When I was young I never thought to myself…”gee, when I grow up I want to be a sales person.”
My sales career happened because I stumbled upon a fascinating industry, Graphic Arts, and more specifically ~ printing. Initially I was hired as a Sales-Service Secretary (for a printing facility), promoted to Customer Service for a very successful salesman, and then, I made the ultimate leap to sales.
Why? Because I was fairly certain that I could do the work. During my years of support roles, I watched other sales people and knew that I had the combination of work ethic and industry knowledge to do what needed to be done. What I didn’t know at the time is that it would take a bit of luck. That one person who would make a difference.
I’ve written before about that one person, from Morgan to Cyndi, that single person, who without their involvement, a story might end very differently.
If you ask any business owner or sales person, more than likely they will admit there was a person, who without them, they wouldn’t have been successful. It’s not as rare as you think to find the person who will make the difference, you just have to try.
How do you negotiate with your printing suppliers?
Kia was looking for funny stories but ended up with a rather frustrated group of printers and print producers. Her take on the conversation was meant to be satirical, but satire can be offensive to some people. Satire is risky in that, if it makes you uncomfortable, there might be a smidgen of truth to the story.
I’m careful in printstories to try to relate stories that don’t offend. During my 30 years of printing there are many conversations that I’d rather not repeat. Sometimes the misinformation a novice brings to the table does make you want to smack your head against the wall. But that is actually an opportunity if you’re up for the challenge. And, there it is, sometimes as sales people we are not. We sometimes get tired of the people who are in positions where you think their knowledge base would allow them to at least spec a job. Lately, I’ve worked with designers who can’t even tell me how many pages are in their catalog. Or, a print buyer who comes to look at a job on press and states, “when will you people learn to print in RGB?”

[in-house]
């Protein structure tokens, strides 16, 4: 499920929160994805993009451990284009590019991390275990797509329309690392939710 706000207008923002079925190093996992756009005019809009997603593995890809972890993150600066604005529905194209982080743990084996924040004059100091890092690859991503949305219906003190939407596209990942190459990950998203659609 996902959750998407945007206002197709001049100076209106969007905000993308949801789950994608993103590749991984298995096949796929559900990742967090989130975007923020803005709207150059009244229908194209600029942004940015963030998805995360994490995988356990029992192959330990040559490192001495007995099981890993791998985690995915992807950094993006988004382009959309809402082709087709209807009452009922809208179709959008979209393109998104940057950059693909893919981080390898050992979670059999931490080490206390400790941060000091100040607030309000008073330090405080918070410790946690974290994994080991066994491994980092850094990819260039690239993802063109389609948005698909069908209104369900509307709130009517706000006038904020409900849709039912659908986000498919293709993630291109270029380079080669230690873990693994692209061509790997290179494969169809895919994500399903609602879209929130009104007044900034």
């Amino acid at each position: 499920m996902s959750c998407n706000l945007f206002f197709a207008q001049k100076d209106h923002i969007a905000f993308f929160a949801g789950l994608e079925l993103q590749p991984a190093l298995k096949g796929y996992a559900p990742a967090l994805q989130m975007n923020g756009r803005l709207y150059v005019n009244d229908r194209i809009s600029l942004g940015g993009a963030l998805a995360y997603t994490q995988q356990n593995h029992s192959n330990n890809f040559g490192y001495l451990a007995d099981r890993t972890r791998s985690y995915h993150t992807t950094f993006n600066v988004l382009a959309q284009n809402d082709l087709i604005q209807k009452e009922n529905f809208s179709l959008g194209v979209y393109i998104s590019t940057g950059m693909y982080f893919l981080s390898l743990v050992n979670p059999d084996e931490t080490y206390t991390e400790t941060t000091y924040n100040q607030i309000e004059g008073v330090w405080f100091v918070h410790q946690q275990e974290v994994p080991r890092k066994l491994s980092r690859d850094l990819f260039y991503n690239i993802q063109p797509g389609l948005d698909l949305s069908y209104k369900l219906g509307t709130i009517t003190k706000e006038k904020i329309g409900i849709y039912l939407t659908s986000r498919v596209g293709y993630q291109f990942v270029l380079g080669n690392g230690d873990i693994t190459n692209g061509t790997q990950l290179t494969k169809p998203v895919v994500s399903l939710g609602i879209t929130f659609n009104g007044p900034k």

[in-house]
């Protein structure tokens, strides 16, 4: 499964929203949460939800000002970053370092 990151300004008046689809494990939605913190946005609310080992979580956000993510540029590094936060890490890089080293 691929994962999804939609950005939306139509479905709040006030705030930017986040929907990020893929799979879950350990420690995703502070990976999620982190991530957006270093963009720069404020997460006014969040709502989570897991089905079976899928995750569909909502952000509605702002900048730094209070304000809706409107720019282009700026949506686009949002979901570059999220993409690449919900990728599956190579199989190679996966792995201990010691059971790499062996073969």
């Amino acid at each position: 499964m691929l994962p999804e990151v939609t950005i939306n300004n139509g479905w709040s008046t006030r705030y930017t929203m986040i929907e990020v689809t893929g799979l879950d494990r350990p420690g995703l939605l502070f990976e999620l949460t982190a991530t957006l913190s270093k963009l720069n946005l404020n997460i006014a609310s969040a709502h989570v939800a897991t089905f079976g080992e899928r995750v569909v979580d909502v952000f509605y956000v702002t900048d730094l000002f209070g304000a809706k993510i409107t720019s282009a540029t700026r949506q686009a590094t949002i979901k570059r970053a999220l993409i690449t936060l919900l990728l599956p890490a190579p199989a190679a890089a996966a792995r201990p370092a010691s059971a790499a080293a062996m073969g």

As a seasoned rep, I ask questions to determine the production knowledge level of the person I’m working with. Long ago, I gave up believing in the title of the person. I just can’t trust those words. I need to know going into a negotiation how much of my time and effort is required to work on a project with this person and the level of difficulty in the job itself.
The art of negotiating? It is, at its best, when the buyer and the seller respect each other and have empathy for each person’s position. Management is putting pressure on the buyer to bring in the best price. The seller is trying to make a fair living and a fair profit to stay in business. The problems in negotiating occur when respect or empathy are missing…on either side of that table.
Nothing is free, except the mud, mosquitos and the breeze…if you’re in Belize. Sorry, I digressed very quickly today.
We’ve heard over and over again that so much on the internet is free, so the argument goes…but is it?
The other day I bought concert tickets on-line. There were four options to receive your tickets. You could pick them up at the concert at will call, expedite them overnight, standard USPS mail and the option of email. Two of these options were free; can you guess which two?
Of course the expedited method isn’t free, but of course the will call would be free. If you guessed the email was free you would be wrong. The emailed ticket was $2.00 and the USPS? Free.
As a client told me a few months ago. Stick a stamp on it, .45 cents…what a deal.
John and I have marveled lately at the size of the cacti blooming on the side of our house. It’s a west-facing strip of dirt that gets a ton of direct sun, not much attention from us, and the additional heat off the brick of the house. But, the cacti are obviously very happy and thrive in that environment.
It makes me think about how we too, as people, are happiest and thrive in the places, jobs and relationships where our natural-born temperaments belong.